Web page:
Despite the country’s economic woes, Greece is probably the world’s most exciting emerging wine region. There are dozens of estates making wine that can compete with the best of France, Spain, Italy, or Napa, and most of them are made for export markets.
Some of the better-known and more established wineries include Gaía, with facilities in both Nemea and Santorini; Domaine Skouras in the northeastern Peloponnese, founded by Burgundy-trained George Skouras in 1986; and Domaine Sigalas, producing lyrical whites on the island of Santorini.
A handful of winemakers personify this new generation of Greek excellence. Giannis Tselepos makes a terrific rosé from the Agiorgitiko grape and an even better red Driopi Reserve. Vangelis Gerovassiliou, widely regarded as “the godfather of modern Greek winemaking,” partnered with Vassilis Tsaktsarlis to found Domaine Biblia Chora in 1998 and now turns out luscious whites and full-bodied reds from indigenous varieties. Domaine Katsaros, a small family winery is best known for its Estate Red, a Cabernet Sauvignon/Merlot blend.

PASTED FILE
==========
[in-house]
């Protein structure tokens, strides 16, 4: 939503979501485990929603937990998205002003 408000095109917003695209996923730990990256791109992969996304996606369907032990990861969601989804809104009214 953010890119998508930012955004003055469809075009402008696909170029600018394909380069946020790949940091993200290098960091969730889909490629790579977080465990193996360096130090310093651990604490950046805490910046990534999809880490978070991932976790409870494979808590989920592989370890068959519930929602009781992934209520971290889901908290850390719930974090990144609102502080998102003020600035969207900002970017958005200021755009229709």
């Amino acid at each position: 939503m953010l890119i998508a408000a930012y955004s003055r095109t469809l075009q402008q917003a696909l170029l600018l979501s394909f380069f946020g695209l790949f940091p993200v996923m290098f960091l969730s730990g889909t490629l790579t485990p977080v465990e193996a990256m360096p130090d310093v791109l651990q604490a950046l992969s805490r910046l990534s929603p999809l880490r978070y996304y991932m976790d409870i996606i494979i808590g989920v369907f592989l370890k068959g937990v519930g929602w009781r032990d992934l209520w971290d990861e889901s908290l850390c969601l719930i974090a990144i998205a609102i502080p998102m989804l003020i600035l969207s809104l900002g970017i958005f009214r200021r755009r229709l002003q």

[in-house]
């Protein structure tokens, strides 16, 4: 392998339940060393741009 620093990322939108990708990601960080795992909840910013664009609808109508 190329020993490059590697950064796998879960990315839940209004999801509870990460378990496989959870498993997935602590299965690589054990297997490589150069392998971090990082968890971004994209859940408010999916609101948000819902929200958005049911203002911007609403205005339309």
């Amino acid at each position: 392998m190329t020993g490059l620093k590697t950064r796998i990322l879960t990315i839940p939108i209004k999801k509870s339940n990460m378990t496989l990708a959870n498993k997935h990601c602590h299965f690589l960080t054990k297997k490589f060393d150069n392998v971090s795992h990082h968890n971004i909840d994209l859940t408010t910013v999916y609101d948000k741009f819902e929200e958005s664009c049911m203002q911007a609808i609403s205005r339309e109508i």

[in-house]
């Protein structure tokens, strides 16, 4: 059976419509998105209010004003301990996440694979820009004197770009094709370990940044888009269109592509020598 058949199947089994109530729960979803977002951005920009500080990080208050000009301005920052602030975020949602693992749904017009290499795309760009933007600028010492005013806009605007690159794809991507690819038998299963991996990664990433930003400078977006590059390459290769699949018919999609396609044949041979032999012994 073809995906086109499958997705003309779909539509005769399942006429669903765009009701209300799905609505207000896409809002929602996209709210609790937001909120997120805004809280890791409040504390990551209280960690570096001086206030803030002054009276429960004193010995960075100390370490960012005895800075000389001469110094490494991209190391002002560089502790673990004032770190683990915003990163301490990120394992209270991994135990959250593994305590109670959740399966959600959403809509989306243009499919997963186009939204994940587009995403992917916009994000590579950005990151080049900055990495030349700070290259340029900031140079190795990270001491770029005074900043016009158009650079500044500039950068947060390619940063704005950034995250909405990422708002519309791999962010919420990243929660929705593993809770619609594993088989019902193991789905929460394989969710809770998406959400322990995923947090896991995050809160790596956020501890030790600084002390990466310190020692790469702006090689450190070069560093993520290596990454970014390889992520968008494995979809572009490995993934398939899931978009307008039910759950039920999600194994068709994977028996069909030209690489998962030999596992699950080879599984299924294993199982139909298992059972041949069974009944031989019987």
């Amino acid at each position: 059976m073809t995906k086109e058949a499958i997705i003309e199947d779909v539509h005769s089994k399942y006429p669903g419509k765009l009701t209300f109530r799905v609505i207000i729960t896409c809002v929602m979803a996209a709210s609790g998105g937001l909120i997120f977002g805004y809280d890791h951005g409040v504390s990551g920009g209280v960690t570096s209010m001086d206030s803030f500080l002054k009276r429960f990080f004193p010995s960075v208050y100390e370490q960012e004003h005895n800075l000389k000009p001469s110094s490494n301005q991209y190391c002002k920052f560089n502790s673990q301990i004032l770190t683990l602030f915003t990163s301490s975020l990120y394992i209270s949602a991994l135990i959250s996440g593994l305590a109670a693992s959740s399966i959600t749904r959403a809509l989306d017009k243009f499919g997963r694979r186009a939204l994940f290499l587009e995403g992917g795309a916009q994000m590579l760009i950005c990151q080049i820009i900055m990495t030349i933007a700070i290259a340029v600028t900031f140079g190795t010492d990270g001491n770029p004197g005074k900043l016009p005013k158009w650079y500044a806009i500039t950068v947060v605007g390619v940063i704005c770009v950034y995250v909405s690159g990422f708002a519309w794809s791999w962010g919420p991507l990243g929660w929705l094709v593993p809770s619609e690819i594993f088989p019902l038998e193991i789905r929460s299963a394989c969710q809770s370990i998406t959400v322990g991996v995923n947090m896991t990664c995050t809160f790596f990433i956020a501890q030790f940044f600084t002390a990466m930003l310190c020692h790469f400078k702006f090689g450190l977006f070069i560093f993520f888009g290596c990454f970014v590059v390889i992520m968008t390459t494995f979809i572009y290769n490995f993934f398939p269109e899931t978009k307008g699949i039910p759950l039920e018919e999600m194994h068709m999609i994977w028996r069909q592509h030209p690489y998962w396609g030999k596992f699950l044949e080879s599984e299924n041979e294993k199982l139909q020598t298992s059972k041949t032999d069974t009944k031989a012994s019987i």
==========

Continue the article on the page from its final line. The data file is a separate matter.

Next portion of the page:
Given the country’s size and number of wine regions, first-time visitors will be better off with an escorted tour, such as a day trip out of Athens organized by greecetaxi.gr or explorations of the Peloponnese offered by winetoursgreece.com. Enologist Sofia Perpera’s website, allaboutgreekwine.com, is also a good source of information.